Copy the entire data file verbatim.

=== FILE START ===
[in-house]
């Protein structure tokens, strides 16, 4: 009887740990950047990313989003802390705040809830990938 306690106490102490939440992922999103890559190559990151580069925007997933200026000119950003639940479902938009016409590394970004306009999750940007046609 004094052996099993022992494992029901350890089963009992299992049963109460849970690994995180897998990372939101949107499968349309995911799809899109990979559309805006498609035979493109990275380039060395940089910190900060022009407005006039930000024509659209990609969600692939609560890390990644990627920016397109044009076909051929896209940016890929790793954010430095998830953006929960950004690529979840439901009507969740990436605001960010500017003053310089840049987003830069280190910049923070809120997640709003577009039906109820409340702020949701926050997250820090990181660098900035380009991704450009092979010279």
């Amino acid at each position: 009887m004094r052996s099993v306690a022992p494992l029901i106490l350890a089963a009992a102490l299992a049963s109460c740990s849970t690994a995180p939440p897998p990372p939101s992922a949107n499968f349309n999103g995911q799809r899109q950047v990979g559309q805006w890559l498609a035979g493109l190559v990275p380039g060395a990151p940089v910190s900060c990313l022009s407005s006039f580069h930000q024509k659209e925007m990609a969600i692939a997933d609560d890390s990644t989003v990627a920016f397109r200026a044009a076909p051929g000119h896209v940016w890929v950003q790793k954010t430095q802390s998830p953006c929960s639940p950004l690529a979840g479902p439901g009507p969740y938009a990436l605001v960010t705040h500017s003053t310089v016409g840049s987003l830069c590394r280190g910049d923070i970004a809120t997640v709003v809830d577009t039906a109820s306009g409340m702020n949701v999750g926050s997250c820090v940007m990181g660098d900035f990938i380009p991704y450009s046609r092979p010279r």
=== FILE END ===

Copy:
[in-house]
């Protein structure tokens, strides 16, 4: 009887740990950047990313989003802390705040809830990938 306690106490102490939440992922999103890559190559990151580069925007997933200026000119950003639940479902938009016409590394970004306009999750940007046609 004094052996099993022992494992029901350890089963009992299992049963109460849970690994995180897998990372939101949107499968349309995911799809899109990979559309805006498609035979493109990275380039060395940089910190900060022009407005006039930000024509659209990609969600692939609560890390990644990627920016397109044009076909051929896209940016890929790793954010430095998830953006929960950004690529979840439901009507969740990436605001960010500017003053310089840049987003830069280190910049923070809120997640709003577009039906109820409340702020949701926050997250820090990181660098900035380009991704450009092979010279």
């Amino acid at each position: 009887m004094r052996s099993v306690a022992p494992l029901i106490l350890a089963a009992a102490l299992a049963s109460c740990s849970t690994a995180p939440p897998p990372p939101s992922a949107n499968f349309n999103g995911q799809r899109q950047v990979g559309q805006w890559l498609a035979g493109l190559v990275p380039g060395a990151p940089v910190s900060c990313l022009s407005s006039f580069h930000q024509k659209e925007m990609a969600i692939a997933d609560d890390s990644t989003v990627a920016f397109r200026a044009a076909p051929g000119h896209v940016w890929v950003q790793k954010t430095q802390s998830p953006c929960s639940p950004l690529a979840g479902p439901g009507p969740y938009a990436l605001v960010t705040h500017s003053t310089v016409g840049s987003l830069c590394r280190g910049d923070i970004a809120t997640v709003v809830d577009t039906a109820s306009g409340m702020n949701v999750g926050s997250c820090v940007m990181g660098d900035f990938i380009p991704y450009s046609r092979p010279r």